Permalink
Post by Michael Allan
Post by Fred Gohlke
... As I've said before, parties always "seek the power to impose
their views on those who don't share them." They don't always
succeed, but when they do it's catastrophic. The threat of
domination is always present in a party-based system.
As well as in a party-free system.
(a) a *primary* electoral system
(b) one that sponsors candidates for *public* office
(c) where voting is restricted to *private* members
Specifically (c) is no longer possible. Whenever a decision is made
in support of a candidate for public office (or would be candidate),
that decision is open to universal participation. Further those who
do participate are treated equally. Their votes are not weighted, or
anything like that. In such a world, what *other* form of political
domination could take hold?
I would argue that domination is no longer possible. For better or
worse, we would be free.
I agree that getting rid of the financial ties and getting rid of the party internal control on who can be elected would reduce oligarchy within the parties and power of money. But I'm afraid that humans are clever enough to find some new ways to find power and control the processes in ways that are not very beneficiial to the society. The threat will be present even if we would get rid of some of the key mechanisms that cause us problems today.

I used the soviet example to point out that even in a system that, according to its idealistic supporters, was supposed to get rid of the evils of the past, people soon found ways to corrupt the system. Maybe the same applies to the U.S.A. too. It is known to be a leading fortress of democracy, but now I hear some complaints about how it works. No doubt, also new systems, especially if generated from scratch, would find some ways to corrupt themselves. Hopefully they are better than the previous systems, but not always. So we better be careful with them and too hgh doses of idealism. But maybe we can trust that, despite of all these risks, we are on our way from the laws of jungle to something better.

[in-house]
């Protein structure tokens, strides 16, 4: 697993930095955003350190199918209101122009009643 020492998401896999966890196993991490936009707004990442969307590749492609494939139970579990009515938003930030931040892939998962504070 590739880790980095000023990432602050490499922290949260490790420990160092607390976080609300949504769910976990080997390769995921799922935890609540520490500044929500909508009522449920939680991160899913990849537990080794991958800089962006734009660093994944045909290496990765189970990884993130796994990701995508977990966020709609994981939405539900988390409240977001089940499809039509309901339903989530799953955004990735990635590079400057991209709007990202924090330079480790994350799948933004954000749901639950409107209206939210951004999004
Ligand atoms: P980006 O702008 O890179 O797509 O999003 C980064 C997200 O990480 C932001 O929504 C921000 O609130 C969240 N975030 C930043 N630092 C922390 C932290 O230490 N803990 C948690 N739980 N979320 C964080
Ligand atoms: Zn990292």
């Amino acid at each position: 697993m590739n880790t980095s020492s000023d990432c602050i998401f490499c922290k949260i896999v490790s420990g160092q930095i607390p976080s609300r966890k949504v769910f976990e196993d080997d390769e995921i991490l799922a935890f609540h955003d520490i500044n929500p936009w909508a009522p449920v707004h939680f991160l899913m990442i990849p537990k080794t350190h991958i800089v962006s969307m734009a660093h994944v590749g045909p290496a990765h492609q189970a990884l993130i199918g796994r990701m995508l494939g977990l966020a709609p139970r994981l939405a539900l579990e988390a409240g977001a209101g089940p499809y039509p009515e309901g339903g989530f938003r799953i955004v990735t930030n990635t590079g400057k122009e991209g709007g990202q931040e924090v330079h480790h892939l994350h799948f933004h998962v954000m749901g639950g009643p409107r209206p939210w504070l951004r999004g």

Juho




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Fred Gohlke
2012-07-04 20:31:07 UTC
Permalink
Good Afternoon, Michael

re: "Meanwhile the party is a fact, and it seems to rest (at
least in definition) on a contrary assumption, that of
*non*-universality. I wish therefore to begin by imagining
away that assumption. What happens to the party when its
primary decisions may no longer be restricted to members,
but must be opened to universal and equal participation?"

I'm sorry, Michael, but I cannot make such an assumption. I can imagine
universal equality but I cannot imagine a party where the "primary
decisions may no longer be restricted to members". Such an assumption
defeats the party's reason for being. I am unable to imagine an entity
that does not include its essential characteristics.

Is it necessary to imagine 'party' as existing before universal
equality? Would it not be better to imagine 'party', and the
exclusivity that is inherent in the concept of 'party', as a natural
outgrowth of universal equality?


re: "When you say 'start with a different core', I'm unsure
whether you mean a core of deciders, or of decisions."

I mean that the members of each of the parties have a different set of
core opinions. When these core members interact with non-party members,
the effect of their influence on the non-party members will vary,
depending on a multitude of circumstances. The non-party members will
influence the opinions of the core members in the same way.

Moreover, since one non-party individual can only join one of the
existing parties, the individual's influence on and reaction to the
influence of the party is indeterminate. As an imaginary example, an
assertive, strong-willed non-partisan may influence and be influenced by
a liberal party to a completely different extent than the same person
would influence and be influenced by a conservative party.


re: "The parties may be different from each other (in their
histories, if nothing else), but henceforth they may not
make decisions about the sponsorship of candidates without
opening each step of the process to anyone who wishes to
participate. When voicing the first nomination for party P,
the lowliest member of a competing party Q has an equal
opportunity to that of P's leader.

"An ultra-left party would normally be expected to start with
a left leaning nominee, but exactly this expectation no
longer applies. All leanings from the center are now
equally likely, where the center is defined collectively by
those who choose to participate, and the effort they expend."

This is the assumption I cannot accept. It defies the party's reason
for being. I can imagine a system where parties nominate candidates
that advocate the party's position, and then subjects those candidates
to the judgment of non-partisans, but I cannot imagine a party operating
outside the dictates of its membership.


re: "It sounds strange, but the party introduces an element of
morality that is missing from the state electoral system.